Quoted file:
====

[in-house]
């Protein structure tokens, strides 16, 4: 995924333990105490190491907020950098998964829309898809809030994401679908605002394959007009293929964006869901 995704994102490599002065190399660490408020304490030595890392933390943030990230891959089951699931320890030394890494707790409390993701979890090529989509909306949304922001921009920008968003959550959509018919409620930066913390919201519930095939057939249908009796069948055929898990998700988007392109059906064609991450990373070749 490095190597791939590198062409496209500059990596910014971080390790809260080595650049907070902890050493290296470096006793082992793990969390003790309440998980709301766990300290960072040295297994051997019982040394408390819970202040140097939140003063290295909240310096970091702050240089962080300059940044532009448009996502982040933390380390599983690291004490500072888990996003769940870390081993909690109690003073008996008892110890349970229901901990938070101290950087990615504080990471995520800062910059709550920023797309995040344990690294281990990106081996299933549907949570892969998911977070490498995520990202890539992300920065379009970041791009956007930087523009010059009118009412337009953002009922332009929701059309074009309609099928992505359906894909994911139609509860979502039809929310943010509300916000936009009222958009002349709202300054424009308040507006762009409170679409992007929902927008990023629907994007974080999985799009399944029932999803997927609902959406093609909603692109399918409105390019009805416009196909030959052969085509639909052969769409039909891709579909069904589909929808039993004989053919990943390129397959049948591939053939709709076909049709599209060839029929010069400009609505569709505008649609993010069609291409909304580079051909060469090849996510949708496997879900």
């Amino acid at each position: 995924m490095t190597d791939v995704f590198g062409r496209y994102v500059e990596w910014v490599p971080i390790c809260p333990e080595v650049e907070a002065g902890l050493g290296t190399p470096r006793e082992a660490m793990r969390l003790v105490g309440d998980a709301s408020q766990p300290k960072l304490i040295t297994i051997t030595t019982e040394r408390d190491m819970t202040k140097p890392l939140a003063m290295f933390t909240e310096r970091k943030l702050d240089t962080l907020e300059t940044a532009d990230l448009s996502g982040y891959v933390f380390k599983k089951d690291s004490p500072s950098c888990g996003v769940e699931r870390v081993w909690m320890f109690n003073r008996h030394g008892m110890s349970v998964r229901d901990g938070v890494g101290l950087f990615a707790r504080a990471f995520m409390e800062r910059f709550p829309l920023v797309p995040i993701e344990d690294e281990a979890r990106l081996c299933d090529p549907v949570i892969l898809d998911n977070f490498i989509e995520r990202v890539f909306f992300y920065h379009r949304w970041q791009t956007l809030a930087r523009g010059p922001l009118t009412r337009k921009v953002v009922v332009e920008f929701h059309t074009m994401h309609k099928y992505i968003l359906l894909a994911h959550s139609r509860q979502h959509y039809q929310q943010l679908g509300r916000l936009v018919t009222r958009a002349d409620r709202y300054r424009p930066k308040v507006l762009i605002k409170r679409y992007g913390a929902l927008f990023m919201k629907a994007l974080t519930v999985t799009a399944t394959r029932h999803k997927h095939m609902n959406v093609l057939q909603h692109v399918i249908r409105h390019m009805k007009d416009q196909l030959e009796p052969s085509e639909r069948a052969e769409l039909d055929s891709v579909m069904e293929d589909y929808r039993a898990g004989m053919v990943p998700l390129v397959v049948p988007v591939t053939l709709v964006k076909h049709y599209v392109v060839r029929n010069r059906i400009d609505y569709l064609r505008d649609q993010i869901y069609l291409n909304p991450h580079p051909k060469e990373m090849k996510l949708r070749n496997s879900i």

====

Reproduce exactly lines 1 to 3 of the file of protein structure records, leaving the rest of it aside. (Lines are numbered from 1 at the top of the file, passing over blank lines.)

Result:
[in-house]
């Protein structure tokens, strides 16, 4: 995924333990105490190491907020950098998964829309898809809030994401679908605002394959007009293929964006869901 995704994102490599002065190399660490408020304490030595890392933390943030990230891959089951699931320890030394890494707790409390993701979890090529989509909306949304922001921009920008968003959550959509018919409620930066913390919201519930095939057939249908009796069948055929898990998700988007392109059906064609991450990373070749 490095190597791939590198062409496209500059990596910014971080390790809260080595650049907070902890050493290296470096006793082992793990969390003790309440998980709301766990300290960072040295297994051997019982040394408390819970202040140097939140003063290295909240310096970091702050240089962080300059940044532009448009996502982040933390380390599983690291004490500072888990996003769940870390081993909690109690003073008996008892110890349970229901901990938070101290950087990615504080990471995520800062910059709550920023797309995040344990690294281990990106081996299933549907949570892969998911977070490498995520990202890539992300920065379009970041791009956007930087523009010059009118009412337009953002009922332009929701059309074009309609099928992505359906894909994911139609509860979502039809929310943010509300916000936009009222958009002349709202300054424009308040507006762009409170679409992007929902927008990023629907994007974080999985799009399944029932999803997927609902959406093609909603692109399918409105390019009805416009196909030959052969085509639909052969769409039909891709579909069904589909929808039993004989053919990943390129397959049948591939053939709709076909049709599209060839029929010069400009609505569709505008649609993010069609291409909304580079051909060469090849996510949708496997879900």
């Amino acid at each position: 995924m490095t190597d791939v995704f590198g062409r496209y994102v500059e990596w910014v490599p971080i390790c809260p333990e080595v650049e907070a002065g902890l050493g290296t190399p470096r006793e082992a660490m793990r969390l003790v105490g309440d998980a709301s408020q766990p300290k960072l304490i040295t297994i051997t030595t019982e040394r408390d190491m819970t202040k140097p890392l939140a003063m290295f933390t909240e310096r970091k943030l702050d240089t962080l907020e300059t940044a532009d990230l448009s996502g982040y891959v933390f380390k599983k089951d690291s004490p500072s950098c888990g996003v769940e699931r870390v081993w909690m320890f109690n003073r008996h030394g008892m110890s349970v998964r229901d901990g938070v890494g101290l950087f990615a707790r504080a990471f995520m409390e800062r910059f709550p829309l920023v797309p995040i993701e344990d690294e281990a979890r990106l081996c299933d090529p549907v949570i892969l898809d998911n977070f490498i989509e995520r990202v890539f909306f992300y920065h379009r949304w970041q791009t956007l809030a930087r523009g010059p922001l009118t009412r337009k921009v953002v009922v332009e920008f929701h059309t074009m994401h309609k099928y992505i968003l359906l894909a994911h959550s139609r509860q979502h959509y039809q929310q943010l679908g509300r916000l936009v018919t009222r958009a002349d409620r709202y300054r424009p930066k308040v507006l762009i605002k409170r679409y992007g913390a929902l927008f990023m919201k629907a994007l974080t519930v999985t799009a399944t394959r029932h999803k997927h095939m609902n959406v093609l057939q909603h692109v399918i249908r409105h390019m009805k007009d416009q196909l030959e009796p052969s085509e639909r069948a052969e769409l039909d055929s891709v579909m069904e293929d589909y929808r039993a898990g004989m053919v990943p998700l390129v397959v049948p988007v591939t053939l709709v964006k076909h049709y599209v392109v060839r029929n010069r059906i400009d609505y569709l064609r505008d649609q993010i869901y069609l291409n909304p991450h580079p051909k060469e990373m090849k996510l949708r070749n496997s879900i």